Quite frankly, I’m not a fan of cloudy weather. As a redhead with curls, clouds mean dampness and frizz, and something sleek and well defined turns into a nebulous hairball. Something sleek and well defined: now there’s a laudable ambition for CIOs struggling with legacy, ERP, CRM, limited bandwidth and capacity. Most enterprises are still struggling to achieve that degree of integration, never mind incorporating Web 2.0, commercialising it effectively, and protecting brand.
Consequently, I have similar reservations about cloud computing, the name given to huge networks of internet-based resources, as embodied by Amazon.com’s Elastic Compute Cloud. It obscures the view and lacks transparency. From a CIO perspective, if you don’t have definition and measurement, you don’t know what you’re dealing with. That leads to bad investment decisions.
Analysts at The 451 Group have been working on cloud computing for some time. Where we’ve got so far is to identify and define some characteristics. Like the concept, the definition will evolve over time but, at the least, clouds require internet accessibility, a shared infrastructure, on-demand characteristics, and highly flexible management. Dead easy, then. Most enterprises have all of those things already… don’t they?
Cloud computing for enterprises will be mostly about culture change rather than technology integration. Sharing resources of any kind implies a maturity of cultural and organisational processes and, with the greatest respect for CIOs, this is not the incumbent organisational model of most enterprise IT.
Indeed, for CIOs, moving to a cloud model could involve destroying years of accumulated processes and organisational boundaries. Similarly, the ability to separate opex from capex expenditure means there are other overarching financial implications for buyers.
Cloud computing today is a triumph of vision over actual form. In just six short months it has become a key industry conversation even though software as a service (SaaS) has taken 10 years to reach its current state of maturity, and only recently has become a truly disruptive force for end users, business models and the software industry itself.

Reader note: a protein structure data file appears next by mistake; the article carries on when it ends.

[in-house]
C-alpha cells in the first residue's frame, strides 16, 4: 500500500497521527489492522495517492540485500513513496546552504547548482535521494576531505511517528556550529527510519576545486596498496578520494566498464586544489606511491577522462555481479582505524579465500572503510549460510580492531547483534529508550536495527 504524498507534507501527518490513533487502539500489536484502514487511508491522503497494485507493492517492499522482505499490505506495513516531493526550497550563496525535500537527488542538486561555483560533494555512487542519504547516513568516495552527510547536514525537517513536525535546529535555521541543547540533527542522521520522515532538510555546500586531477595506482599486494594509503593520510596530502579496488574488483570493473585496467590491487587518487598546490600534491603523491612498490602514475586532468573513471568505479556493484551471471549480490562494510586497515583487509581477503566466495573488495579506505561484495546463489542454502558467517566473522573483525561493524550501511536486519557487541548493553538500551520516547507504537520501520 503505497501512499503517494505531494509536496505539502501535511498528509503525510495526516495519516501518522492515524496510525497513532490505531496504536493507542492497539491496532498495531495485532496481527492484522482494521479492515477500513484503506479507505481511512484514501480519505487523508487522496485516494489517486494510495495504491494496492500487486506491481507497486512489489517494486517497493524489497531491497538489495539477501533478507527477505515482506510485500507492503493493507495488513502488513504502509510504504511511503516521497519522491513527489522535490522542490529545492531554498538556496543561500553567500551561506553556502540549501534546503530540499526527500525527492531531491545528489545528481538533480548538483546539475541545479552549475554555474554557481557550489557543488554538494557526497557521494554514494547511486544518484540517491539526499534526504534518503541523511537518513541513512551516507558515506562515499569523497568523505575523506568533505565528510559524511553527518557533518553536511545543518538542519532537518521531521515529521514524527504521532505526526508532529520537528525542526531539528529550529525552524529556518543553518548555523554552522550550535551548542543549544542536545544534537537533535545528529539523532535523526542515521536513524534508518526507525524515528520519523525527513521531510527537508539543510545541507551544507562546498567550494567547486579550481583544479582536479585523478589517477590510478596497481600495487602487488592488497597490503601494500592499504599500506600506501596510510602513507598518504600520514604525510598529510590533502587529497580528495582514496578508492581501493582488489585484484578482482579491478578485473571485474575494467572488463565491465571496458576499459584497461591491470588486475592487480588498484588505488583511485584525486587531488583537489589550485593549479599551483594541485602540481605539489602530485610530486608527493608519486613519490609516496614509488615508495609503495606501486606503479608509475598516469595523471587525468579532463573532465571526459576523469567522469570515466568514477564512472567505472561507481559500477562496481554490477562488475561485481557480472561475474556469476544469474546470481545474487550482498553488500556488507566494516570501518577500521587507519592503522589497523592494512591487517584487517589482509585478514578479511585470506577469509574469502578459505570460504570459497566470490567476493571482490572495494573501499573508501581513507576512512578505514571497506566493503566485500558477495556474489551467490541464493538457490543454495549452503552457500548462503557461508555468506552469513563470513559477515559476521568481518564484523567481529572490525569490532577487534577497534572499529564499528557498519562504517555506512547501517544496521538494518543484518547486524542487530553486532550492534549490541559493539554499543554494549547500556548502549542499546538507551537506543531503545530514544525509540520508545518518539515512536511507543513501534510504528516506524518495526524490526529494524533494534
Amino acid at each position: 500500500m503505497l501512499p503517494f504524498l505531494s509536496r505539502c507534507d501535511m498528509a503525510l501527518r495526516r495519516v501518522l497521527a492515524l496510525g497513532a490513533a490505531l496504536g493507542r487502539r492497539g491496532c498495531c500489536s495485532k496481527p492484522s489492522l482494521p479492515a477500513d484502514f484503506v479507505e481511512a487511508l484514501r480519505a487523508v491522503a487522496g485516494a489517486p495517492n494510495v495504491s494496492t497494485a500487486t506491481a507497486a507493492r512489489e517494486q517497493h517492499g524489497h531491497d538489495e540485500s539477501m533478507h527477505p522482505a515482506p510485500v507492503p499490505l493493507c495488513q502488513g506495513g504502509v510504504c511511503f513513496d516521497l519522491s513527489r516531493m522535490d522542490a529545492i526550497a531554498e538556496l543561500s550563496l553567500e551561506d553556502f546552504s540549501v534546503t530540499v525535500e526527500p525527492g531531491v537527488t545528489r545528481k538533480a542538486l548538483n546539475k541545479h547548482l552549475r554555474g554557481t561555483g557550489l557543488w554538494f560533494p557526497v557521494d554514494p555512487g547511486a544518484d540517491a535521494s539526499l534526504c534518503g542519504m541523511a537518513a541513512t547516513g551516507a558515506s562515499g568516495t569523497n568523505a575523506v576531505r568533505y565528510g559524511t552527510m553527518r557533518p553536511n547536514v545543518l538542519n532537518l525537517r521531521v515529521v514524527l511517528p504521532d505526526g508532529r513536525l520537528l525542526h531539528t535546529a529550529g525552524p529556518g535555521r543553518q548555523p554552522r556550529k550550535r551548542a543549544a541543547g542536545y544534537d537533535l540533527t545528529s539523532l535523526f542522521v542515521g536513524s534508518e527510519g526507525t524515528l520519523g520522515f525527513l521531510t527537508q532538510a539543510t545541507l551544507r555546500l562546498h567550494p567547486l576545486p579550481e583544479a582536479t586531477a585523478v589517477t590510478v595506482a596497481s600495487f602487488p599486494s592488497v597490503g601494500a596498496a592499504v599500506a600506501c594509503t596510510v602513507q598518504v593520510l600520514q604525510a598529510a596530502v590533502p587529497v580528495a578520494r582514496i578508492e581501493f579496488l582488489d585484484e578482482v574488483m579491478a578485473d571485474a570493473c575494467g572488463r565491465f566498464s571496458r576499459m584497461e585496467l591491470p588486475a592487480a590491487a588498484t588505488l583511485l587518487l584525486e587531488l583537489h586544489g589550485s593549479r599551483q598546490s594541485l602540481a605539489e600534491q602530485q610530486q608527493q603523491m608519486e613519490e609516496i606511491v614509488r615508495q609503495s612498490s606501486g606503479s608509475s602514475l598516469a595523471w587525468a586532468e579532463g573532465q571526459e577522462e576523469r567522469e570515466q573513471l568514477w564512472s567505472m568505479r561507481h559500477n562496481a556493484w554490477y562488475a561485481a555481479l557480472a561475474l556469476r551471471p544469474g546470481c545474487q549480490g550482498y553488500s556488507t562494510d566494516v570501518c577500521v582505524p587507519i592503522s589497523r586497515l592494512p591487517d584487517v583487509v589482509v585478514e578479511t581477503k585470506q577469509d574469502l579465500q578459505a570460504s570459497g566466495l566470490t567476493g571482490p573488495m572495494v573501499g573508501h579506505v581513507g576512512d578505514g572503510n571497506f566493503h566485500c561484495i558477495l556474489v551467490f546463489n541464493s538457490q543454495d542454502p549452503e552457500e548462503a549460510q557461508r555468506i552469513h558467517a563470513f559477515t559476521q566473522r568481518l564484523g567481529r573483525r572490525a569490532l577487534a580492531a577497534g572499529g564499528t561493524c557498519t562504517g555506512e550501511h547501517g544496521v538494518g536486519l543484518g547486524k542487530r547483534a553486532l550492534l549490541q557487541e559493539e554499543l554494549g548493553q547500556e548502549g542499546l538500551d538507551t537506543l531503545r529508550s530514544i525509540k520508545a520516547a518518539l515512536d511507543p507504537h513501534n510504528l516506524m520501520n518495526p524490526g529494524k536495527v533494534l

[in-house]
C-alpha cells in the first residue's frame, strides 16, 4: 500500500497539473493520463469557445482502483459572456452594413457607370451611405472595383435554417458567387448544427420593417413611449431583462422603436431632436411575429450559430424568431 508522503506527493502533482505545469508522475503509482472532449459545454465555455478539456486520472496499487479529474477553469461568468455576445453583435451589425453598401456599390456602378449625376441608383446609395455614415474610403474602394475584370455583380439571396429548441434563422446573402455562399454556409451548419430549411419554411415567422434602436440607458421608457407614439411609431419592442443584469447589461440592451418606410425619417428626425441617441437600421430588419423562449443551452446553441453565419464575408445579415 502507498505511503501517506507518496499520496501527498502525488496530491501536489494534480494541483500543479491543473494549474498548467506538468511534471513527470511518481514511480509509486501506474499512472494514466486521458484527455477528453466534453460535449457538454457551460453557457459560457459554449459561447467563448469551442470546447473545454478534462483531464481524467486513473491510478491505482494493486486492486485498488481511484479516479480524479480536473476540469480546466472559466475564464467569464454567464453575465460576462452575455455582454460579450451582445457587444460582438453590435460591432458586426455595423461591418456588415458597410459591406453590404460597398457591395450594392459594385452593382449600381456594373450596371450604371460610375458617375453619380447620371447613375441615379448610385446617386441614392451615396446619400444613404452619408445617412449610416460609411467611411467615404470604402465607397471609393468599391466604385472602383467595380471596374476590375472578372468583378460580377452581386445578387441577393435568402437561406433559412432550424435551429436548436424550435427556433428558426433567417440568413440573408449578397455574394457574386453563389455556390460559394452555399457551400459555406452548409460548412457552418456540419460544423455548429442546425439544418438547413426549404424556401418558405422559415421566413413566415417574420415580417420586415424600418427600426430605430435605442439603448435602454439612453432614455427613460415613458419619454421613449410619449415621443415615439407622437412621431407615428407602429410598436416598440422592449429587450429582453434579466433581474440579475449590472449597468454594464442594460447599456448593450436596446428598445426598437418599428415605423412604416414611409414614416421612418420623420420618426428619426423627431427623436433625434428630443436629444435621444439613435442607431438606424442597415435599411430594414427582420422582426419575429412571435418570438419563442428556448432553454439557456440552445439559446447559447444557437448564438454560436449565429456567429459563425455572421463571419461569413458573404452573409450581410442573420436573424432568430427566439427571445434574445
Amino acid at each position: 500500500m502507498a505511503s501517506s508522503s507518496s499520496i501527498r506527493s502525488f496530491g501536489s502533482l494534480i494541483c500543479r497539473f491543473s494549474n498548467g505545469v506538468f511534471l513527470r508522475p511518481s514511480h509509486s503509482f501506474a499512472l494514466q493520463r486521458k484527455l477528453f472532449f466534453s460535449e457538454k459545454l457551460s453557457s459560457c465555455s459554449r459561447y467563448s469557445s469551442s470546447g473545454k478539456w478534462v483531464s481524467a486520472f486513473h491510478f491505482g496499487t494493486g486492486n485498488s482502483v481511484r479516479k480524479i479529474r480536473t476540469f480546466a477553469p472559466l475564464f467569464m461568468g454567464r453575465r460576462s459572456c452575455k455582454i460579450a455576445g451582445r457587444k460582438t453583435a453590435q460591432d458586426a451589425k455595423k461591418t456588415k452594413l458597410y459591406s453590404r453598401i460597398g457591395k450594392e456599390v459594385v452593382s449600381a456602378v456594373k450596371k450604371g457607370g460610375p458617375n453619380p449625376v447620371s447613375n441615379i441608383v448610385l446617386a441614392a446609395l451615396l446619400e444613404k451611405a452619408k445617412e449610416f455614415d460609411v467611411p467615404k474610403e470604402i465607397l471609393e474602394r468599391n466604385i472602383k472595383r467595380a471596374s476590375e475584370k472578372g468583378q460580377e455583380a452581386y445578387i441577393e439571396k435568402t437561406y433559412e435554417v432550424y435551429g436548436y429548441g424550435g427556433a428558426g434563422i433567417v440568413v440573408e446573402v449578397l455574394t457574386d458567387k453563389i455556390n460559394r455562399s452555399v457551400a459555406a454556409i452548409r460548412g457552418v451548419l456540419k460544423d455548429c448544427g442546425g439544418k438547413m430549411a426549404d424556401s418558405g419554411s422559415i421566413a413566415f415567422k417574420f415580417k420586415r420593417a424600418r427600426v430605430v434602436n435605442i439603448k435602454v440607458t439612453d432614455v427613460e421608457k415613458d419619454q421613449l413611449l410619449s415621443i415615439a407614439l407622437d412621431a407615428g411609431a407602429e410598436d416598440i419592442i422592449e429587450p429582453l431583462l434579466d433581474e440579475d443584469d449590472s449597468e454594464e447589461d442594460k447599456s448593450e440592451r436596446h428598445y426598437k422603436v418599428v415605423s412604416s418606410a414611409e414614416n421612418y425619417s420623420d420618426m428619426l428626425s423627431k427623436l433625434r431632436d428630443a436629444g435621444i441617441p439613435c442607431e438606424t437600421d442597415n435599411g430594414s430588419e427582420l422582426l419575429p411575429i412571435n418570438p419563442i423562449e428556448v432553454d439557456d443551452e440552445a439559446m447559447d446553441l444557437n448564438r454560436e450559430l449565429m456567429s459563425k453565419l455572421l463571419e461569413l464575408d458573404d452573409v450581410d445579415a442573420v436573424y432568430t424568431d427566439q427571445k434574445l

Cloud computing is neither SaaS nor internet applications. Salesforce.com is not cloud computing. Neither is Basecamp in on-demand project management. These applications, or ones like them, may be partially built on cloud infrastructure, but that doesn’t make them cloud computing.
My tuppeny-worth? When faced with genuinely innovative and disruptive services and models, CIOs have a duty to be risk aware, even if their personal inclination is to innovate like mad. The role of the CIO is to get information to where it can be put to best and most profitable use. The ‘I’ in CIO stands for information not innovation and, while innovation is critical for any CIO, they want metrics to back up investments.
It’s worth repeating. If you don’t know what to measure then the basis on which investment decisions are being made is fundamentally undermined. Are CIOs ready to buy into the cloud computing concept, or is it still a vendor-generated phenomenon? Apart from the innumerable people and process issues of moving to a cloud environment and investing in the supporting architectures, the licensing costs remain a mystery.
Last but not least, the UK’s broadband capacity is pathetic. The current government has shown no inclination to provide essential capacity. Broadband is limited and limiting, and delivery is patchy.
According to a recent survey of 32 nations by the US-based Technology and Innovation Foundation, the UK ranks at number 22, way behind the leaders, Japan and Korea.
Speculating about cloud computing becoming a reality within a few years is a non-starter until the bandwidth exists to support that seismic shift at prices businesses can afford.
As a my colleague Dan Golding has commented, the UK has a very nice internet infrastructure. The actual internet backbone and interconnection architecture in the UK and western EU is the most advanced in the world – a bit better than the US.
But broadband penetration is another issue entirely, one often linked to population density, which is why Korea and Japan do very well. India’s internet infrastructure is terrible while Japan’s is quite good, and Singapore’s is excellent. Hong Kong is another very good example.
But cloud computing? Caveat emptor.